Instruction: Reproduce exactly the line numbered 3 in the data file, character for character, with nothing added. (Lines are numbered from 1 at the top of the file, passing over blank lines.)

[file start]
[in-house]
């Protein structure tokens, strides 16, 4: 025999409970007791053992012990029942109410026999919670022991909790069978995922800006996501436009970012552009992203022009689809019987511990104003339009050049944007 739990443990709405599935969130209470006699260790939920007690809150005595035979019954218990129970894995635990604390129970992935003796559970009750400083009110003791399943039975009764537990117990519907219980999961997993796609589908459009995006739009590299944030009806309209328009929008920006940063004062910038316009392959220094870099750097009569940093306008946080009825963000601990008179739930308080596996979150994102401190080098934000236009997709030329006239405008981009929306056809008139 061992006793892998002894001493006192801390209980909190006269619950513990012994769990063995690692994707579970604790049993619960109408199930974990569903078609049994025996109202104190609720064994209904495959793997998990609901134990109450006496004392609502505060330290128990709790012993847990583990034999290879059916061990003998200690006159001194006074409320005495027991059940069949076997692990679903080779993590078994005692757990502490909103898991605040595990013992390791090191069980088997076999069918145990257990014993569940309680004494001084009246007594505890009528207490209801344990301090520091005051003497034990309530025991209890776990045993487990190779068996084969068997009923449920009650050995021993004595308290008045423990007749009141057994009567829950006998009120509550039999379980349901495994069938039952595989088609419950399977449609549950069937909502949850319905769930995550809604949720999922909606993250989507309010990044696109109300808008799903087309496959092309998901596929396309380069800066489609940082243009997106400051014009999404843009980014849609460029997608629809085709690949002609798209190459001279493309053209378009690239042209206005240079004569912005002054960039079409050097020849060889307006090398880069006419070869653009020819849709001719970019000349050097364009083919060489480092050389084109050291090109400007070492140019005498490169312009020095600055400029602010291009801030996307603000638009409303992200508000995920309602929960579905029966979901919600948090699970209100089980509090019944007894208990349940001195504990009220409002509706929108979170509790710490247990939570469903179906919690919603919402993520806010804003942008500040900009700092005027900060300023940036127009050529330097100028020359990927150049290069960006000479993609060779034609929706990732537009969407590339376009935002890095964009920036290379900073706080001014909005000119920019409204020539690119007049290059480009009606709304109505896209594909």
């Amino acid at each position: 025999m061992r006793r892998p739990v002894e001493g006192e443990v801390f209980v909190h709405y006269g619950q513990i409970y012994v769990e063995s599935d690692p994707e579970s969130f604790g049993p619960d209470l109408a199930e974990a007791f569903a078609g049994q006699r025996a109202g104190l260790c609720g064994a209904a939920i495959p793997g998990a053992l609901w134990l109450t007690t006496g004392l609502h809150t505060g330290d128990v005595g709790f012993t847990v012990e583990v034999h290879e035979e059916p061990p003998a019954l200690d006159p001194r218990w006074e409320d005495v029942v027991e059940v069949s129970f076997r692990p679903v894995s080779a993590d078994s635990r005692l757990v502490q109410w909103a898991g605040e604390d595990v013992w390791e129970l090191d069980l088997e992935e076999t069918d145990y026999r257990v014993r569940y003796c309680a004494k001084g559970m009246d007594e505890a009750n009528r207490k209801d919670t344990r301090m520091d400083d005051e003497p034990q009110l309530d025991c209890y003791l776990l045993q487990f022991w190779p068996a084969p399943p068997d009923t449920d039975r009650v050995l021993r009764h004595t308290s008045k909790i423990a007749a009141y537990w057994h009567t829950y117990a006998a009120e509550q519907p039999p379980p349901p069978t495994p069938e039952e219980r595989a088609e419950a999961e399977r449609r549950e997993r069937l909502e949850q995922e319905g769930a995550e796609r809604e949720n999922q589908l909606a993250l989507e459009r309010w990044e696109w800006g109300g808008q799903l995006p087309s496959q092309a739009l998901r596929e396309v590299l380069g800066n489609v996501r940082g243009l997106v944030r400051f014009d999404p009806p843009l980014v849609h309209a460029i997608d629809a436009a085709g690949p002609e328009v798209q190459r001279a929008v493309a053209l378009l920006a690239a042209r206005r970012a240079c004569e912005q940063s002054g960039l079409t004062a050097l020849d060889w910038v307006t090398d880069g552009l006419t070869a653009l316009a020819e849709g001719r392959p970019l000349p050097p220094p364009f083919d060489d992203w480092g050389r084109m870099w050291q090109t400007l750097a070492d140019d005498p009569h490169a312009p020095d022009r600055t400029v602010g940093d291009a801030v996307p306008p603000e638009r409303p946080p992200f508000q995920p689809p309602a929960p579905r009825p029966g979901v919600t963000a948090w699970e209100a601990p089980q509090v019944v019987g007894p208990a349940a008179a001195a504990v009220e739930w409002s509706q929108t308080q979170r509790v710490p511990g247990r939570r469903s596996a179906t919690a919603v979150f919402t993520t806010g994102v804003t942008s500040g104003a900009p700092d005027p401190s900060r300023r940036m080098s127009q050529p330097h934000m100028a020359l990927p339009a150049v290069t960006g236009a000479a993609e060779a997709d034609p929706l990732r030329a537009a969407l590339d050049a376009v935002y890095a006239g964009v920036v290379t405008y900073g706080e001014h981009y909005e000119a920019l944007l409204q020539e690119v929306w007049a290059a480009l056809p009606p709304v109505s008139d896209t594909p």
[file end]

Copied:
């Amino acid at each position: 025999m061992r006793r892998p739990v002894e001493g006192e443990v801390f209980v909190h709405y006269g619950q513990i409970y012994v769990e063995s599935d690692p994707e579970s969130f604790g049993p619960d209470l109408a199930e974990a007791f569903a078609g049994q006699r025996a109202g104190l260790c609720g064994a209904a939920i495959p793997g998990a053992l609901w134990l109450t007690t006496g004392l609502h809150t505060g330290d128990v005595g709790f012993t847990v012990e583990v034999h290879e035979e059916p061990p003998a019954l200690d006159p001194r218990w006074e409320d005495v029942v027991e059940v069949s129970f076997r692990p679903v894995s080779a993590d078994s635990r005692l757990v502490q109410w909103a898991g605040e604390d595990v013992w390791e129970l090191d069980l088997e992935e076999t069918d145990y026999r257990v014993r569940y003796c309680a004494k001084g559970m009246d007594e505890a009750n009528r207490k209801d919670t344990r301090m520091d400083d005051e003497p034990q009110l309530d025991c209890y003791l776990l045993q487990f022991w190779p068996a084969p399943p068997d009923t449920d039975r009650v050995l021993r009764h004595t308290s008045k909790i423990a007749a009141y537990w057994h009567t829950y117990a006998a009120e509550q519907p039999p379980p349901p069978t495994p069938e039952e219980r595989a088609e419950a999961e399977r449609r549950e997993r069937l909502e949850q995922e319905g769930a995550e796609r809604e949720n999922q589908l909606a993250l989507e459009r309010w990044e696109w800006g109300g808008q799903l995006p087309s496959q092309a739009l998901r596929e396309v590299l380069g800066n489609v996501r940082g243009l997106v944030r400051f014009d999404p009806p843009l980014v849609h309209a460029i997608d629809a436009a085709g690949p002609e328009v798209q190459r001279a929008v493309a053209l378009l920006a690239a042209r206005r970012a240079c004569e912005q940063s002054g960039l079409t004062a050097l020849d060889w910038v307006t090398d880069g552009l006419t070869a653009l316009a020819e849709g001719r392959p970019l000349p050097p220094p364009f083919d060489d992203w480092g050389r084109m870099w050291q090109t400007l750097a070492d140019d005498p009569h490169a312009p020095d022009r600055t400029v602010g940093d291009a801030v996307p306008p603000e638009r409303p946080p992200f508000q995920p689809p309602a929960p579905r009825p029966g979901v919600t963000a948090w699970e209100a601990p089980q509090v019944v019987g007894p208990a349940a008179a001195a504990v009220e739930w409002s509706q929108t308080q979170r509790v710490p511990g247990r939570r469903s596996a179906t919690a919603v979150f919402t993520t806010g994102v804003t942008s500040g104003a900009p700092d005027p401190s900060r300023r940036m080098s127009q050529p330097h934000m100028a020359l990927p339009a150049v290069t960006g236009a000479a993609e060779a997709d034609p929706l990732r030329a537009a969407l590339d050049a376009v935002y890095a006239g964009v920036v290379t405008y900073g706080e001014h981009y909005e000119a920019l944007l409204q020539e690119v929306w007049a290059a480009l056809p009606p709304v109505s008139d896209t594909p």